At the start of the season we sold Davie Thompson for a fee that I still can’t believe. 2.5 million for a player who if he could control his temper will be going places. I think that he proved that he definitely had a future in the game at Liverpool and he is already one of the players of the season for Coventry. A friend of mine who is a steward at Coventry has nothing but good words to say about him and feels that they got a bargain. They sure did. Now I’m sure if Coventry were to sell Thompson tomorrow they would ask for 4 million, and not the 2.5 million that they paid only a few months ago, and more than likely in this inflated day and age they would get it! Thompson’s real value should have been closer to 4 million.

Then there is Rigobert Song, OK we didn’t exactly make a loss on him, I think we might have even got our money back, but then we paid 2.5 million for a player that at the time was a risk because as everybody knows playing in the Premiership is totally different to playing in any other league in the world. I think he did well (I’m a Song fan) and as Harry Redknapp said, he may make the odd howler but he plays with a lot of heart. I agree he did make the odd mistake and his positional sense could have been better but in my opinion he never let Liverpool down, there was many a time that Song was the last man clearing off the line when really he had no right to. A regular in the team, I don’t think so, but definitely a squad member. Another player I think that we sold on the cheap. There were talks that the Finish lad came the other way from West Ham as part of the deal, and he was valued at 1 million, but then there were reports that that deal was totally separate, which is more than likely. Song’s value should have been closer to 3.5 million.

AND, now we have Titi Camera, who for me has let Houllier and the fans down. Titi is/was a fans favourite and didn’t he just know it. He should remember that it was Liverpool Football Club and Gerard Houllier that made him a household name in the Premiership, because if anybody had seen him play in the UEFA Cup Final a few years ago they would have laughed at the thought of Liverpool paying 2.6 million for him. Many did, anyway.

He looks like he’s off to West Ham on the cheap as well. Figures ranging from 1.5 – 2.2 million are being talked about but again, he’s played in the Premiership and undoubtedly proved himself with his goals and work rate, so why aren’t we talking about 3 million and upwards? There is a genuine lack of striking talent around that is for sale, just look at Villa and their bizarre attempts to buy a quality striker. Tottenham are already having problems with Rebrov after having paid 11 million for him, as he can’t get used to the pace of the Premiership. West Ham are definitely getting a good deal, as the fans will love him, he’ll score the goals and the money that West Ham are going to spend will be recouped in no time. Titi will be a loss to us as he is someone who can turn nothing into something and in this day and age that is a priceless commodity, or you would think it would be.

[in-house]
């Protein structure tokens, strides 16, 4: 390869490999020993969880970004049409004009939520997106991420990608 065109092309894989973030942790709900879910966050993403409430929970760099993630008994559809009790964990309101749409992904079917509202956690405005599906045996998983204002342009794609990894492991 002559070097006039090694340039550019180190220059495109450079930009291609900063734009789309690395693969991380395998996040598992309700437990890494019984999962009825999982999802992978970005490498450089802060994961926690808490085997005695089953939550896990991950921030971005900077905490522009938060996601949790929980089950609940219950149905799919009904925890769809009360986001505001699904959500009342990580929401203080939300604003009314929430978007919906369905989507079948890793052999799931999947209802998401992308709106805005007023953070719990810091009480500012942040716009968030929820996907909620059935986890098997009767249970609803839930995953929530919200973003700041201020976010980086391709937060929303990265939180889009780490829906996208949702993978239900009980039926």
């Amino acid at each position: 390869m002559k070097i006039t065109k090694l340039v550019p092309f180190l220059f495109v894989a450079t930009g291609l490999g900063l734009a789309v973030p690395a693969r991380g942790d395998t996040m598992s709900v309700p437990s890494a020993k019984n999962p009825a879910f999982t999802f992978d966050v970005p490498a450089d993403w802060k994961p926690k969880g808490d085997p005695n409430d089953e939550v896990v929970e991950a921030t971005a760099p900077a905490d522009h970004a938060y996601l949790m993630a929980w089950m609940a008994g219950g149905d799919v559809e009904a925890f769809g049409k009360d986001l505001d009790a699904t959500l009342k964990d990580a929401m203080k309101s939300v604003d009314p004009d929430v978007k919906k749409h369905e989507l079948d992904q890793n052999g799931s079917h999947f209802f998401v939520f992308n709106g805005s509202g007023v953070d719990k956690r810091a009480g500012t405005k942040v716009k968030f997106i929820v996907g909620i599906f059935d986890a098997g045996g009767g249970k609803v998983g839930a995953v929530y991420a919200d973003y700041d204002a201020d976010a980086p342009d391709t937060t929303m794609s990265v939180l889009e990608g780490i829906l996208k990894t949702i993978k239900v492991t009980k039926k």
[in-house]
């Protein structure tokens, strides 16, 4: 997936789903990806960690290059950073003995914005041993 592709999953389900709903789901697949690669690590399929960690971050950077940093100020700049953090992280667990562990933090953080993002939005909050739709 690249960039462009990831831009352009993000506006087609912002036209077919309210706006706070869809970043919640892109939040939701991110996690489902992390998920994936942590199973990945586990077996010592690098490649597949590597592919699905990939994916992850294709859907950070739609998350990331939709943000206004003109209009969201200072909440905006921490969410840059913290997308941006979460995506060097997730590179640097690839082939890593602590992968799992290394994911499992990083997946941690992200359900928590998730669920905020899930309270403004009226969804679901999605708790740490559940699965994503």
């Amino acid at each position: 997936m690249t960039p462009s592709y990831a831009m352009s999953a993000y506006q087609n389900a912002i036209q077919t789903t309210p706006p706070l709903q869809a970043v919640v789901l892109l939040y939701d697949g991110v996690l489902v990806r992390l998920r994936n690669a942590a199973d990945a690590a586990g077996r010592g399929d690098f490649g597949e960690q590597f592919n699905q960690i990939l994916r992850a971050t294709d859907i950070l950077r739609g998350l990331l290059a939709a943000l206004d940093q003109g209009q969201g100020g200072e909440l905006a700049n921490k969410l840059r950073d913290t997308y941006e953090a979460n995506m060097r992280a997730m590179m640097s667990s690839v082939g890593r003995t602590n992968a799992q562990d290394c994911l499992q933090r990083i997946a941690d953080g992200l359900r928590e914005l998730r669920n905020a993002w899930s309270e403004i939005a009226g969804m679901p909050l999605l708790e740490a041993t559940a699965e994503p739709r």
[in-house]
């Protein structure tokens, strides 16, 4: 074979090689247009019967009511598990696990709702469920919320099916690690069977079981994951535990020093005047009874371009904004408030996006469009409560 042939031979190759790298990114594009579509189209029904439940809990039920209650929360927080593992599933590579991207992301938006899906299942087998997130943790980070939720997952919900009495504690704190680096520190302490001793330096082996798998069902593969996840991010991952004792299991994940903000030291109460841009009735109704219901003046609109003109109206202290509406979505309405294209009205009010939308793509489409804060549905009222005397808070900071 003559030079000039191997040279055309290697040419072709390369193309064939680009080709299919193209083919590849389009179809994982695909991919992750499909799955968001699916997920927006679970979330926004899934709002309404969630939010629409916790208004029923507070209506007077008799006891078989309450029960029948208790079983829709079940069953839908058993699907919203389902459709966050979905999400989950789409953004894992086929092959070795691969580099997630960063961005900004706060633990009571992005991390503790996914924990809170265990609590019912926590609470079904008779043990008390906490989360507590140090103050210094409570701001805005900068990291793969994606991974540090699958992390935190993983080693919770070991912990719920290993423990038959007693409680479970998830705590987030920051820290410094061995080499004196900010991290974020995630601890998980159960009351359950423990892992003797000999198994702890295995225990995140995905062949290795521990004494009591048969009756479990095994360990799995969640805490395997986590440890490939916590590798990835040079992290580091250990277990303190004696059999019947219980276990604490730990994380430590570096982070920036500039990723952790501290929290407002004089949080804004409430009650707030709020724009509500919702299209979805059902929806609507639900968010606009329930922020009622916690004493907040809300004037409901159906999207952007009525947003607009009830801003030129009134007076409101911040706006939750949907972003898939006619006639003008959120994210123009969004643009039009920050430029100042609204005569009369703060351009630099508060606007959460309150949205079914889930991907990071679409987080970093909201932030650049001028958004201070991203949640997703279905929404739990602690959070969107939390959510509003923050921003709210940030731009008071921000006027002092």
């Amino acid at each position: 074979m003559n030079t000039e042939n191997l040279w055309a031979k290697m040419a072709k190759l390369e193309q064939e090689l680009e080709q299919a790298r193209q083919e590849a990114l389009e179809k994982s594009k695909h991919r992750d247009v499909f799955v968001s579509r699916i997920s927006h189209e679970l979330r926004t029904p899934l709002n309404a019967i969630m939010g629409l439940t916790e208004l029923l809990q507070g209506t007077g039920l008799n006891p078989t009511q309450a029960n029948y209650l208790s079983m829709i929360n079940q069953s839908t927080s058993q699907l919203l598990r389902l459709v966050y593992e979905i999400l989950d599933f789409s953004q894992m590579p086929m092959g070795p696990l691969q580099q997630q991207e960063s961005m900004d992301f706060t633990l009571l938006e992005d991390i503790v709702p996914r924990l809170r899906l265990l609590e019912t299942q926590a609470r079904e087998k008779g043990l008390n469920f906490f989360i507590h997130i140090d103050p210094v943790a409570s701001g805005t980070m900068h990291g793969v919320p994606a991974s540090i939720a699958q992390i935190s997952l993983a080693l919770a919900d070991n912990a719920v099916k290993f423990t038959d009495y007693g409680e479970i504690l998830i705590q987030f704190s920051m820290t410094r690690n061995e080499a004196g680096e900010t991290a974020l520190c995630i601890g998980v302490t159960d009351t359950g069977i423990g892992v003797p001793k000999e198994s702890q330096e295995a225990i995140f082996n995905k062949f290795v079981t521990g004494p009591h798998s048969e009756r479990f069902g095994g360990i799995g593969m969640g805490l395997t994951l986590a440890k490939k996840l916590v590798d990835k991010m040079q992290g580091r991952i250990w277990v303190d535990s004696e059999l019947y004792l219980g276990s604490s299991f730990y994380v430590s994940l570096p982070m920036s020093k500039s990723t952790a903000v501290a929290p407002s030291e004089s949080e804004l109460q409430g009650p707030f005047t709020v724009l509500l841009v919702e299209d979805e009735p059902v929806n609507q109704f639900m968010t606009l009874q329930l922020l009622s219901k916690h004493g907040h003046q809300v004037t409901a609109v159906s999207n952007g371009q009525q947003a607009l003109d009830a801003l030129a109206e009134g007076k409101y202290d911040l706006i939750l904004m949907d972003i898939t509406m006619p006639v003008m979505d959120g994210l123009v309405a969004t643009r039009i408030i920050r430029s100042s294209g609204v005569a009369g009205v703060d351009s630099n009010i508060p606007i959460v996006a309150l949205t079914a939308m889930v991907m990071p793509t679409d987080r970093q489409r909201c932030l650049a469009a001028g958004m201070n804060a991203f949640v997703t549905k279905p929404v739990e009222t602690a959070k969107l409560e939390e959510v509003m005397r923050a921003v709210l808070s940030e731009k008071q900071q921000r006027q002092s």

Personally I would have slapped a 4 million price tag on him, if there were no takers then there would have only been two choices. One, rot in the reserves or two, to get his head down and try and get a place in the starting eleven or at least in the squad knowing full well that there have been no takers for him and that his only chance is with Liverpool.

In the 3 deals above, I think that Liverpool Football Club has lost more than 4 million pounds, nothing to snigger at really is it? Whenever clubs such as United, Leeds, Arsenal sell their youngster or players that no longer have a future at the club they always make sure that they get top dollar for them. Leicester have signed a young midfielder from Leeds recently for 3 million plus. I don’t even think that he has made that many appearances for Leeds, but then they can still command a fee that in these heady days is probably about right. When Southampton can put an 8 million fee on Kachloul head’s, is it really too much to ask for 4 million for Titi? There is talk of Leeds offering 10 million for Robbie Fowler, but what are Liverpool’s moneymen going to say? “Oh, please, that is far too much, just give us 5 million and we’ll call it quits”?

Lastly, can anybody out there please tell me what Jorgen Nielsen actually does? Yes I know he is a goalkeeper, but do we really need 3 keepers, surely we must have a 17 year old keeper that is as good? It doesn’t really matter if he’s brilliant or not, because he’s never going to get a game is he? What are the chances of Sander and Pegguy both being injured at the same time and even then I’m not sure if he’d play, and now he only gets a reserve game when Peggy is injured, so what is the point…….There you go, I’ve saved about 300,000 pounds at 6 grand a week already, now where else……………. How about Jamie, nah, I like Jamie (Redknapp), so I’ll keep him and let his biggest fan……… Steven Kelly try and get rid of him!


I’ve been trying to do that for four years, so if anyone has the solution I’m all ears. The recent success of Jari will no doubt stifle the criticism of the Titi deal. He hasn’t exactly set Upton Park ablaze (now there’s an idea), but I’m writing this before Feb 3rd and the word “oops” is on my mind for some reason. My reaction to Titi leaving was probably shaped by my being wrong about him in the first place. It seemed like an Evans-type move; once the fans loved him, that was the end of it. On the financial side, Houllier just wants rid no matter what the consequences are. If that tends to unify the squad in terms of spirit and camaraderie (ironic first 6 letters there!), then he’s in the right. If we get the flicks and touches from Jari Litmanen, and it’s more consistent, then he’s in the right. Time will tell. Initial reaction is that he’s made the right decision. When West Ham went to Old Trafford, Song and Camara were absent. African Nations Cup………I just think we could have kept Camara, especially when we’re crying out for someone to take defenders on out wide.